From Keene in the ‘shire – the liberty media capital of the world, this is Darryl Perry, host of the Police Accountability Report brought to you by CopBlock.org.
This week, a couple stories that should cause anyone critically thinking to see that those wearing badges aren’t always operating with the best intentions.
Police Attack-Dog Mauls Man During Warrantless Search of Private Property
In Livingston, Montana, a kitchen manager visiting his place of work after hours was mauled by a police attack dog, which was released into the property with the purpose of seeking out and attacking anyone it found.
Police defend the actions of the dog, saying “He did what he was supposed to do.”
Mark Demaline manages the kitchen of Park Place Tavern in Livingston, and on August 22, was visiting the business at 2:00 AM, which he often does, to eat before going home.
His routine visits are brief, as he makes a quick salad, grabs his laptop, and leaves. He does not lock the door while in the tavern, reports the Livingston Enterprise.
Unbeknownst to Demaline, police had decided to perform a “standard downtown security check,” which involves entering a private business without probable cause or a warrant, snooping around inside and releasing an attack dog to sniff out intruders, without permission from the owner.
Mark had prepared himself a take-home salad and prepared to exit the building, with food and drink in hand. A strange black dog approached him.
Being a dog lover, Demaline greeted the dog, “Hey puppy.” The dog lunged at him and sank its teeth into his leg, gnawing his flesh with repeated bites. Mark dropped everything and began screaming and trying to restrain the attack dog.
Just then two Livingston police officers appeared, taking control of the dog and cuffing Demaline, dragging him outside for an interrogation.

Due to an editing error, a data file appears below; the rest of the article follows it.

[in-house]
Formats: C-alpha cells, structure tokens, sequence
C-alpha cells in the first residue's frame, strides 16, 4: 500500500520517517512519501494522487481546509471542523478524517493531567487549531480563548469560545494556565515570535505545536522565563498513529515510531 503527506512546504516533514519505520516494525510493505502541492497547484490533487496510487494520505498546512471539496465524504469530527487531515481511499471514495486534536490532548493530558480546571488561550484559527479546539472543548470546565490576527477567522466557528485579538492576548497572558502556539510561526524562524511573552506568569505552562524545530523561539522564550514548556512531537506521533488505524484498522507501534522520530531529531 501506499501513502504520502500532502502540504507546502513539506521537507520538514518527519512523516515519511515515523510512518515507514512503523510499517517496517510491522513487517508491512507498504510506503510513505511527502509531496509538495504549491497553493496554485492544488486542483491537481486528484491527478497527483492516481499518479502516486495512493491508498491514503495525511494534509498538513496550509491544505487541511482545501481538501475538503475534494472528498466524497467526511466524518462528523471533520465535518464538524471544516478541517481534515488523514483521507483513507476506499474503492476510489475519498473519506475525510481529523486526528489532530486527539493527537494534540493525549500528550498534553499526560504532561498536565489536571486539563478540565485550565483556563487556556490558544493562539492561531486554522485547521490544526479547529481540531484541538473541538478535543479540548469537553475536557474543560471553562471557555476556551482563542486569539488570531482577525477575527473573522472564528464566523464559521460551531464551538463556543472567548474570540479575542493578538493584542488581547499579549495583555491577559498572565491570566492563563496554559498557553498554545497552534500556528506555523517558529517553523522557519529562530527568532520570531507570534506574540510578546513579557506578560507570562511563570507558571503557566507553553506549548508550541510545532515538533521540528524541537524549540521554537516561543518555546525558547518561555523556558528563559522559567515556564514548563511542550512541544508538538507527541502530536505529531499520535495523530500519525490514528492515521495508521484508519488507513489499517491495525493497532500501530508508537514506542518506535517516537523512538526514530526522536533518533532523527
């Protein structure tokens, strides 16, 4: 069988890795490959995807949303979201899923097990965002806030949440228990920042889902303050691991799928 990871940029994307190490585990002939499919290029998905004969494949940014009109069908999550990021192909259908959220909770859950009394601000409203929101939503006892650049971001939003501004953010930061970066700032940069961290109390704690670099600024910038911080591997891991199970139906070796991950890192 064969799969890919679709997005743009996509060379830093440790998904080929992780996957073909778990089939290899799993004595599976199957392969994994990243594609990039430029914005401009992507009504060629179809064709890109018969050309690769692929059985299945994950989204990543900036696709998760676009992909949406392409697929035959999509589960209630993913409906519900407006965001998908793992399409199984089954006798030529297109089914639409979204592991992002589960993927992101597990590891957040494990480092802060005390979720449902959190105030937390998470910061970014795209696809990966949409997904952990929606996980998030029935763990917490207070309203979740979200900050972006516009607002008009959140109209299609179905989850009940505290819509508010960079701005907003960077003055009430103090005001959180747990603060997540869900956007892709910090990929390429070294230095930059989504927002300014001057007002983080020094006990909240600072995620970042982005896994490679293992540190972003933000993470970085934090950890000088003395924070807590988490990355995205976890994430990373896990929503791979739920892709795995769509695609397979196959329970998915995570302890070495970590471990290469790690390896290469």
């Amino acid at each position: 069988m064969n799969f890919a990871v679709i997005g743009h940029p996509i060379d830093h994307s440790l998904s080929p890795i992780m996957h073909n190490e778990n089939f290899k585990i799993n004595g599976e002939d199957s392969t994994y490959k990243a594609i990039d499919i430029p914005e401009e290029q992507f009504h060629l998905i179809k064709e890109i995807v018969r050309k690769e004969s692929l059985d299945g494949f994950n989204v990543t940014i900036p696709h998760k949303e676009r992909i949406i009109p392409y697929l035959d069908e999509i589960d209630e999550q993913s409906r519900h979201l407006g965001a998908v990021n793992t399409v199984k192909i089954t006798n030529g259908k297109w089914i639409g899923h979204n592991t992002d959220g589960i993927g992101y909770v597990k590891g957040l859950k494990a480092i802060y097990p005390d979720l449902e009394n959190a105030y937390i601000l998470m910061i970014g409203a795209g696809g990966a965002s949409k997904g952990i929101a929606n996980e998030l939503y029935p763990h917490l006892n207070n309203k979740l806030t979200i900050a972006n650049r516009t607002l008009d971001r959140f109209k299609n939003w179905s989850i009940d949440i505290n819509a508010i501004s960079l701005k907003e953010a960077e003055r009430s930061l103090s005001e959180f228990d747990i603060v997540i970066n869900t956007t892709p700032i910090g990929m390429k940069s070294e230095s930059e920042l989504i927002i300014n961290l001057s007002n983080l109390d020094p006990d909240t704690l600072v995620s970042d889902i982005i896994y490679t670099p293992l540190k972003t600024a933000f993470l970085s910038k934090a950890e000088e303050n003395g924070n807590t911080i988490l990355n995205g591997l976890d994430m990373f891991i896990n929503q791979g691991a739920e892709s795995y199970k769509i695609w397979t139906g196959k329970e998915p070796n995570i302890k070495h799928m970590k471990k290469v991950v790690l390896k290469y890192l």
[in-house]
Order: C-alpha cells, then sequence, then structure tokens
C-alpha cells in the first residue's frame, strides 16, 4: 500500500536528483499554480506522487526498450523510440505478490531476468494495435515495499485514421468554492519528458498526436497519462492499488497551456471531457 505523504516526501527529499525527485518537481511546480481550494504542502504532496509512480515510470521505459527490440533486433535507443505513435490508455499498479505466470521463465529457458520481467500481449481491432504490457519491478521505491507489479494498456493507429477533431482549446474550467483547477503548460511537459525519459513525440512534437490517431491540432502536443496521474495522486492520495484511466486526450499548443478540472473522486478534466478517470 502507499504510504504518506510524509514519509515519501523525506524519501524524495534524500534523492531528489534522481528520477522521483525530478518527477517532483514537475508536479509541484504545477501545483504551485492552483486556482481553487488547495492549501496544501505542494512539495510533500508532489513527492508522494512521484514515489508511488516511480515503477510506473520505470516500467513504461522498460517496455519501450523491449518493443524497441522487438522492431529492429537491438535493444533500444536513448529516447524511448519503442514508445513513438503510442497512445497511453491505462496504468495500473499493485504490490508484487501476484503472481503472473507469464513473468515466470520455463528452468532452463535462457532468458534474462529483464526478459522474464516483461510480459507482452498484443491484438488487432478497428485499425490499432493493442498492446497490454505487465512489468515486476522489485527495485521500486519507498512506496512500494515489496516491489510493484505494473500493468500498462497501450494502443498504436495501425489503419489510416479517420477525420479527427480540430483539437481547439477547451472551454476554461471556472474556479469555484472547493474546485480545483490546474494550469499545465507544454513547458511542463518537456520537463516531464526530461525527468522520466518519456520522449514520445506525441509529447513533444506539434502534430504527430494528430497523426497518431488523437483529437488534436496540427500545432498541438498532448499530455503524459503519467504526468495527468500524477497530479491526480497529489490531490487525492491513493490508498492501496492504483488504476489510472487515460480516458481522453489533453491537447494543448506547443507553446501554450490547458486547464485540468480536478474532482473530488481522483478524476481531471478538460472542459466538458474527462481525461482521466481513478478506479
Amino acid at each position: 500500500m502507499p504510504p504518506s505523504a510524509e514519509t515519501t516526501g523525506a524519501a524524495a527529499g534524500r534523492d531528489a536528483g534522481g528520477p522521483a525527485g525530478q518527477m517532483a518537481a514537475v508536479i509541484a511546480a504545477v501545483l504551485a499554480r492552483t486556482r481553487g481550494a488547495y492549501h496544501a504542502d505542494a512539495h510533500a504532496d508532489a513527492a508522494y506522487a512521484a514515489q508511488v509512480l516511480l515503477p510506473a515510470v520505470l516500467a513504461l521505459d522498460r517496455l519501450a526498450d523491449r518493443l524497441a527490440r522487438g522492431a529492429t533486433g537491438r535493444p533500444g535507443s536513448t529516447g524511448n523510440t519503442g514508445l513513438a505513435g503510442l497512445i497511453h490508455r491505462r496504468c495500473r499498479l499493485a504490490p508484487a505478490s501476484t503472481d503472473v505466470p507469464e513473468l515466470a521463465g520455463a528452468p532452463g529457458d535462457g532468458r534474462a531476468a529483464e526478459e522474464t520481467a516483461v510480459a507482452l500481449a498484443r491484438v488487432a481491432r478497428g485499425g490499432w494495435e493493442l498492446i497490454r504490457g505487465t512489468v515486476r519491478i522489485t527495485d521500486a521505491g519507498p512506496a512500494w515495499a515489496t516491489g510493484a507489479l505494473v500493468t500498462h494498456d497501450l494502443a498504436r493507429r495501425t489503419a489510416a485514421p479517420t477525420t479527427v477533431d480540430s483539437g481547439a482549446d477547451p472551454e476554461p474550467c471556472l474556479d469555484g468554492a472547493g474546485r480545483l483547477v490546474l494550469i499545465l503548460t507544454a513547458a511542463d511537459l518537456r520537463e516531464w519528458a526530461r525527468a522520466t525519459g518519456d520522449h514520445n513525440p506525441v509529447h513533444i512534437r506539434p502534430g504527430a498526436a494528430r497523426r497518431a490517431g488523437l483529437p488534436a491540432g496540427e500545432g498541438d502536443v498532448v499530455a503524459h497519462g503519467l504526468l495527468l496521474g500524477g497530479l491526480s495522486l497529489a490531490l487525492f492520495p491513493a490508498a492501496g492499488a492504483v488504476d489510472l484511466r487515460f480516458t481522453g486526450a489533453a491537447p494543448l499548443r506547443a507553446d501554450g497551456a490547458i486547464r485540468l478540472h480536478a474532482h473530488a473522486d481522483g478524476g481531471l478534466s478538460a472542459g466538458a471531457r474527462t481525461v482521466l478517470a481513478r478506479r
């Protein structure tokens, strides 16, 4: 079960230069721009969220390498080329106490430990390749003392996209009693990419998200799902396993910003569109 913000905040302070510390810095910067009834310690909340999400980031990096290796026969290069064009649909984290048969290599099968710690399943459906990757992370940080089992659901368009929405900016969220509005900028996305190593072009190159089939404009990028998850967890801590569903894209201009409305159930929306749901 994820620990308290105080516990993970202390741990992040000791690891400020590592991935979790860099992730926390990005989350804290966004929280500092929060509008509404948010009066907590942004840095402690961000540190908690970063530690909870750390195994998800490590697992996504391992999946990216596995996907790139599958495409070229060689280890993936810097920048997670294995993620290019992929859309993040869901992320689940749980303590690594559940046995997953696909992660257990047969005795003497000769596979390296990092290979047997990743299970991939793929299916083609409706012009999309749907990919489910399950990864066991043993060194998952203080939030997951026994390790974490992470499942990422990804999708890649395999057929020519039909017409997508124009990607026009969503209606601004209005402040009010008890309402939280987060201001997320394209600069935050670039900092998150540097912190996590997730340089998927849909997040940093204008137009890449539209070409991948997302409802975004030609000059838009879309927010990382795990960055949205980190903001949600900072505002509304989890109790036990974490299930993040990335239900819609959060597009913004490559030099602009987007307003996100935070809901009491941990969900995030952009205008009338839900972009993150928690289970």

A phone call confirmed he had permission to be in the building, unlike the police officers and their violent dog.
“It’s just way out of line — the excessive force of this dog,” he said.
“It’s acceptable for the dog to confront anybody in the business at that hour,” Police Chief Darren Raney said, claiming police can enter any private property if it is unlocked.
The police offered no sympathies or apologies to the cook, who had to miss a week of work, and incurred hospitalization bills and many personal inconveniences.
Utah Police Officer Charged For Allegedly Faking DUI Reports
A former Unified Police Department officer has been charged with faking DUI reports and working overlapping shifts to steal taxpayer money.
Stephen Hall retired amid an internal investigation that allegedly found he had faked reports while working grant-funded overtime shifts, sometimes at the same time he was clocked-in at other jobs.
From 2010 and 2013, Hall was double-paid about $14,100.
Prosecutors charged him with second-degree felony theft by deception and three counts of class B misdemeanor falsification or alteration of government record.
While the misdemeanors carry a maximum penalty of six months in jail, if he is convicted for theft, Hall could spend up to 15 years in prison.
Unified police have the option to work federal and state grant-funded overtime shifts specifically for DUI and underage drinking enforcement.
During 2012, Hall reportedly made 27 DUI arrests, issued 398 citations and impounded 27 vehicles during such shifts, according to the charges. But the police records did not match up: they showed only one DUI arrest and four citations.
Supervisors also found that Hall had made up 50 cases, filled out with fictitious information and listed work he did not actually perform.
That’s this week’s Police Accountability Report brought to you by CopBlock.org.
I hope you’ll take a moment to consider just what it is that you are paying for via taxation – and speak out against the corruption.
Until next week, stay safe and remember that badges don’t grant extra rights.